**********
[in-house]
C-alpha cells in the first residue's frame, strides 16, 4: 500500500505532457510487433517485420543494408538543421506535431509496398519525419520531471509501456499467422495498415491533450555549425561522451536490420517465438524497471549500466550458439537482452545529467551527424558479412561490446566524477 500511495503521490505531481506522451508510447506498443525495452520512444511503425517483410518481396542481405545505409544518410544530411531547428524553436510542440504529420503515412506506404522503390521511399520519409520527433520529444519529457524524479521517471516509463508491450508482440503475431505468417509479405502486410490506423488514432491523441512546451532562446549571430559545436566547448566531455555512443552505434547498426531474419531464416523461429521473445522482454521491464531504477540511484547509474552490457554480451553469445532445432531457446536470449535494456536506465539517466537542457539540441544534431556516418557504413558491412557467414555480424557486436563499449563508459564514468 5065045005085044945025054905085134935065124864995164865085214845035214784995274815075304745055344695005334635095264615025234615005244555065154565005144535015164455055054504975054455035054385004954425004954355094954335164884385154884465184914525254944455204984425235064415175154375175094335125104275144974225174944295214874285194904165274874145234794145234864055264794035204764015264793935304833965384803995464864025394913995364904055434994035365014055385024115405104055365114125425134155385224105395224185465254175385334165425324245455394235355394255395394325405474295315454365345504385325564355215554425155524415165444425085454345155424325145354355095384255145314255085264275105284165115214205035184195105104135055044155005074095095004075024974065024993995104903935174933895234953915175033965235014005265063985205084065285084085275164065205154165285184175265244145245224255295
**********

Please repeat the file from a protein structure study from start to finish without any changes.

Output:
[in-house]
C-alpha cells in the first residue's frame, strides 16, 4: 500500500505532457510487433517485420543494408538543421506535431509496398519525419520531471509501456499467422495498415491533450555549425561522451536490420517465438524497471549500466550458439537482452545529467551527424558479412561490446566524477 500511495503521490505531481506522451508510447506498443525495452520512444511503425517483410518481396542481405545505409544518410544530411531547428524553436510542440504529420503515412506506404522503390521511399520519409520527433520529444519529457524524479521517471516509463508491450508482440503475431505468417509479405502486410490506423488514432491523441512546451532562446549571430559545436566547448566531455555512443552505434547498426531474419531464416523461429521473445522482454521491464531504477540511484547509474552490457554480451553469445532445432531457446536470449535494456536506465539517466537542457539540441544534431556516418557504413558491412557467414555480424557486436563499449563508459564514468 5065045005085044945025054905085134935065124864995164865085214845035214784995274815075304745055344695005334635095264615025234615005244555065154565005144535015164455055054504975054455035054385004954425004954355094954335164884385154884465184914525254944455204984425235064415175154375175094335125104275144974225174944295214874285194904165274874145234794145234864055264794035204764015264793935304833965384803995464864025394913995364904055434994035365014055385024115405104055365114125425134155385224105395224185465254175385334165425324245455394235355394255395394325405474295315454365345504385325564355215554425155524415165444425085454345155424325145354355095384255145314255085264275105284165115214205035184195105104135055044155005074095095004075024974065024993995104903935174933895234953915175033965235014005265063985205084065285084085275164065205154165285184175265244145245224255295